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What woman in the city do I name,
What we oft do best,
By sick interpreters, once weak ones, is
For our best act. If we shall stand still,
In fear our motion will be mock'd or carp'd at, We should take root here where we sit, or sit State statues only.
If I am traduc'd by tongues, which neither know My faculties, nor person, yet will be
The chronicles of my doing,-let me say, 'Tis but the fate of place, and the rough brake That virtue must go through.
We must not stint
Our necessary actions, in the fear
To cope malicious censurers; which ever,
That is new trimm'd; but benefit no further
We speak no treason, man ;- -We say, the king
A bonny eye, a passing pleasing tongue;
You have among you many a purchas'd slave, Which, like your asses, and your dogs, and mules, You use in abject and in slavish parts,
Because you bought them.
And though we lay these honours on this man,
Have thews and limbs like to their ancestors;
Thou art a slave, whom Fortune's tender arm
Sleep, that knits up the ravell'd sleeve of care, The death of each day's life, sore labour's bath, Balm of hurt minds, great nature's second course, Chief nourisher in life's feast!
Do not omit the heavy offer of it:
It seldom visits sorrow; when it doth,
It is a comforter.
Can snore upon the flint, when resty sloth
How many thousands of my poorest subjects
Why rather, Sleep, liest thou in smoky cribs,
And hush'd with buzzing night-flies to thy slumber;
Under the canopies of costly state,
And lull'd with sounds of sweetest melody?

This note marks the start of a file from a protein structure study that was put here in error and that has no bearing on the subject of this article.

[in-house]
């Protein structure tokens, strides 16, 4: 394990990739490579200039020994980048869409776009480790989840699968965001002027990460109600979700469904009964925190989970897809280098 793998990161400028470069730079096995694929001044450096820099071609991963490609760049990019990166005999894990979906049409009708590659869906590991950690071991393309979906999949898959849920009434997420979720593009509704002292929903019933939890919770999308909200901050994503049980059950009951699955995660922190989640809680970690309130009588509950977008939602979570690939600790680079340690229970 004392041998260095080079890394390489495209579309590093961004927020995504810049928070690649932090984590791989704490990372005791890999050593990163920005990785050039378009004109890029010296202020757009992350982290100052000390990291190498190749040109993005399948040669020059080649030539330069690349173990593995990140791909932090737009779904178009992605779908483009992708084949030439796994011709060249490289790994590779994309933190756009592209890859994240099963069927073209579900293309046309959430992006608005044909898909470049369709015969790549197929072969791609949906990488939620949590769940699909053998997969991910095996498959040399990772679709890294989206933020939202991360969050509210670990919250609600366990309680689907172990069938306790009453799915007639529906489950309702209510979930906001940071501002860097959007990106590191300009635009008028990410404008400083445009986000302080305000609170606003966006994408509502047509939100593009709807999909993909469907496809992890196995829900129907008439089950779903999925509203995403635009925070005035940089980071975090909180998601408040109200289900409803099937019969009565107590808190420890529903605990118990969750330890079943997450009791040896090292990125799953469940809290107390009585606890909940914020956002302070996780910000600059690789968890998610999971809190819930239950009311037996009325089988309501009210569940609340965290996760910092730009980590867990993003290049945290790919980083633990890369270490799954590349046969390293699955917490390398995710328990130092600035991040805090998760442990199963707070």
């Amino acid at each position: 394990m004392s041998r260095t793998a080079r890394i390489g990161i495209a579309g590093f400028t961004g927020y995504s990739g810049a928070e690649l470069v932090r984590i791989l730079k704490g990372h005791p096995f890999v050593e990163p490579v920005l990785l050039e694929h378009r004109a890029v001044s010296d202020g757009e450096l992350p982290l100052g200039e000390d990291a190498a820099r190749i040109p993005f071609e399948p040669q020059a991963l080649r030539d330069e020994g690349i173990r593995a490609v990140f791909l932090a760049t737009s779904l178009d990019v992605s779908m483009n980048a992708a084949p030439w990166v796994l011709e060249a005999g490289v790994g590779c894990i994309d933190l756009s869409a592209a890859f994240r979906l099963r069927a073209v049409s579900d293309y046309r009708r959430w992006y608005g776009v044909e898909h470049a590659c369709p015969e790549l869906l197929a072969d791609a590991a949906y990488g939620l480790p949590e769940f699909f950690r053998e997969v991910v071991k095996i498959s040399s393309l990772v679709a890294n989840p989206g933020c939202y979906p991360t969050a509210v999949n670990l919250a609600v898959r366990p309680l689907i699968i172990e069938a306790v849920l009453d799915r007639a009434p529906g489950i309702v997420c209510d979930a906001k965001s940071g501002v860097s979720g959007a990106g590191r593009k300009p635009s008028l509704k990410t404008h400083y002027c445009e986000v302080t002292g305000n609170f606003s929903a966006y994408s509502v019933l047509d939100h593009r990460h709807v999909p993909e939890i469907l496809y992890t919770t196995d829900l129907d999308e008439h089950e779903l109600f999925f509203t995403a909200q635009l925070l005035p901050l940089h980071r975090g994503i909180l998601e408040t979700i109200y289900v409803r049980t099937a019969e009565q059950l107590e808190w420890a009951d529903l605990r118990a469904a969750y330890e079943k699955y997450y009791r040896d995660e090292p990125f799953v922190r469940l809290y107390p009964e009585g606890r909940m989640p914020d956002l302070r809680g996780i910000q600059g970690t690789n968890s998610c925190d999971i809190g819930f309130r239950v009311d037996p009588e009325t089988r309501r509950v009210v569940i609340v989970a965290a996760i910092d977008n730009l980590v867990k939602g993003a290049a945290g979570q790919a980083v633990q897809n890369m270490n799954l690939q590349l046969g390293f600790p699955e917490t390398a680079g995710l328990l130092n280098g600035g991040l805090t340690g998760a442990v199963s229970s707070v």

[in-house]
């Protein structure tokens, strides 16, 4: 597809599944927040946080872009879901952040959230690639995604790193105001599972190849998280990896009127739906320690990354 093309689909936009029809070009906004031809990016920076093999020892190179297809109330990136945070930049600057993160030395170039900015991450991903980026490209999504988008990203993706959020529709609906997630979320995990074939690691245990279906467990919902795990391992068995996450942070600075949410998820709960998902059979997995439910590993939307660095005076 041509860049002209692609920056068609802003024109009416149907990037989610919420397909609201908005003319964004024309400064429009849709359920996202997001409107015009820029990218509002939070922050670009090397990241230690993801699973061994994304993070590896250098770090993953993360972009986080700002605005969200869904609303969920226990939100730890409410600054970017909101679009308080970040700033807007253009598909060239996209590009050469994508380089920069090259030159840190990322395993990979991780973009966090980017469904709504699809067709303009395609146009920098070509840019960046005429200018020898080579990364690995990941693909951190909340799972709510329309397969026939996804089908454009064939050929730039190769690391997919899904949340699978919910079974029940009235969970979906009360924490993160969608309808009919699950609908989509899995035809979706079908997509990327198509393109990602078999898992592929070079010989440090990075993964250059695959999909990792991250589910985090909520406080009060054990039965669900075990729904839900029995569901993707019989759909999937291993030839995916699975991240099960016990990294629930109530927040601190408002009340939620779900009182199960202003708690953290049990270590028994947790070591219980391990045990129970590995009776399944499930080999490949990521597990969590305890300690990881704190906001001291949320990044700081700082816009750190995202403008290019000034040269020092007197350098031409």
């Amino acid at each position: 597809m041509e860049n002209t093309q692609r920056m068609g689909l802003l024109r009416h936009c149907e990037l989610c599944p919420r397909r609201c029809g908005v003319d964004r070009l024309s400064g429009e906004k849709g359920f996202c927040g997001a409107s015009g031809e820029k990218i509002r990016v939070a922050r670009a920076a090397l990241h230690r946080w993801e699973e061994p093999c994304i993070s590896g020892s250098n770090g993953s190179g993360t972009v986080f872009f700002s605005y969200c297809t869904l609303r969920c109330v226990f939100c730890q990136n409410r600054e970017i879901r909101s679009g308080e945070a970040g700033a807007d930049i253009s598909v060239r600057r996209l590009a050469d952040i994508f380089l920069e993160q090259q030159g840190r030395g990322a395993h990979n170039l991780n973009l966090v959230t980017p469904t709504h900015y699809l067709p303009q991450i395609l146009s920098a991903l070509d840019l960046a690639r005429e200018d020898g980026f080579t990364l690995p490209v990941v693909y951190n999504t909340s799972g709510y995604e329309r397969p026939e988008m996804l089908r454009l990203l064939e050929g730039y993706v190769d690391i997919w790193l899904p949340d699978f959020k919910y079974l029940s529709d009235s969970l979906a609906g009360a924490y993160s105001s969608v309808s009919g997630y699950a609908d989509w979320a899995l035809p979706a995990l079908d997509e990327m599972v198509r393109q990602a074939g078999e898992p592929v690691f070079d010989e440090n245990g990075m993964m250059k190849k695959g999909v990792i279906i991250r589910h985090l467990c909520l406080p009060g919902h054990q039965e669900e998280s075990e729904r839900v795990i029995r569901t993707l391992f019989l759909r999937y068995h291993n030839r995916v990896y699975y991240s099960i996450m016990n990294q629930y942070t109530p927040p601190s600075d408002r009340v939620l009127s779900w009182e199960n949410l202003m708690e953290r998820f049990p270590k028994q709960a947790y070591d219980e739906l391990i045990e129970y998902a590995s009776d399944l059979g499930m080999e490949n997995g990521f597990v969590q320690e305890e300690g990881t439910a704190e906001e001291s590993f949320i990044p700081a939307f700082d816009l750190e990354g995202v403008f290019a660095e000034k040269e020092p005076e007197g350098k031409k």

O thou dull God, why liest thou with the vile,
Wilt thou upon the high and giddy mast
Who take the ruffian billows by the top
Curling their monstrous heads, and hanging them
Canst thou, O partial Sleep! give thy repose
'Tis not the balm, the sceptre, and the ball,
No, not all these thrice-gorgeous ceremonies,
Can sleep so soundly as the wretched slave,
Gets him to rest, cramm'd with distressful bread.
Boy! Lucius !-Fast asleep? It is no matter:
To bed, to bed: Sleep kill those pretty eyes,
What, all so soon asleep! I wish mine eyes
She bids you Upon the wanton rushes lay you down, And rest your gentle head upon her lap, And she will sing the song that pleaseth you, And on your eyelids crown the god of sleep, Charming your blood with pleasing heaviness; Making such difference 'twixt wake and sleep, As is the difference 'twixt day and night.
I am ill; but your being by me,
Cannot amend me: Society is no comfort
But this is worshipful society,
And fits the mounting spirit, like myself.
Then a soldier;
Full of strange oaths, and bearded like the pard,
Even in the cannon's mouth.
'Tis much he dares;
And, to that dauntless temper of his mind,
His sword (death's stamp)
Where it did mark, it took; from face to foot
He was a thing of block, whose
Was tim'd with dying cries.
His death, whose spirit lent a fire
Even to the dullest peasant in his camp,
Say to them,
Thou art a soldier, and being bred in broils,
In asking their good loves.
Rude am I in speech,
And little bless'd with the set phrase of
For since these arms of mine had seven years' pith, Till now some nine moons wasted, they have us'd Their dearest action in the tented field.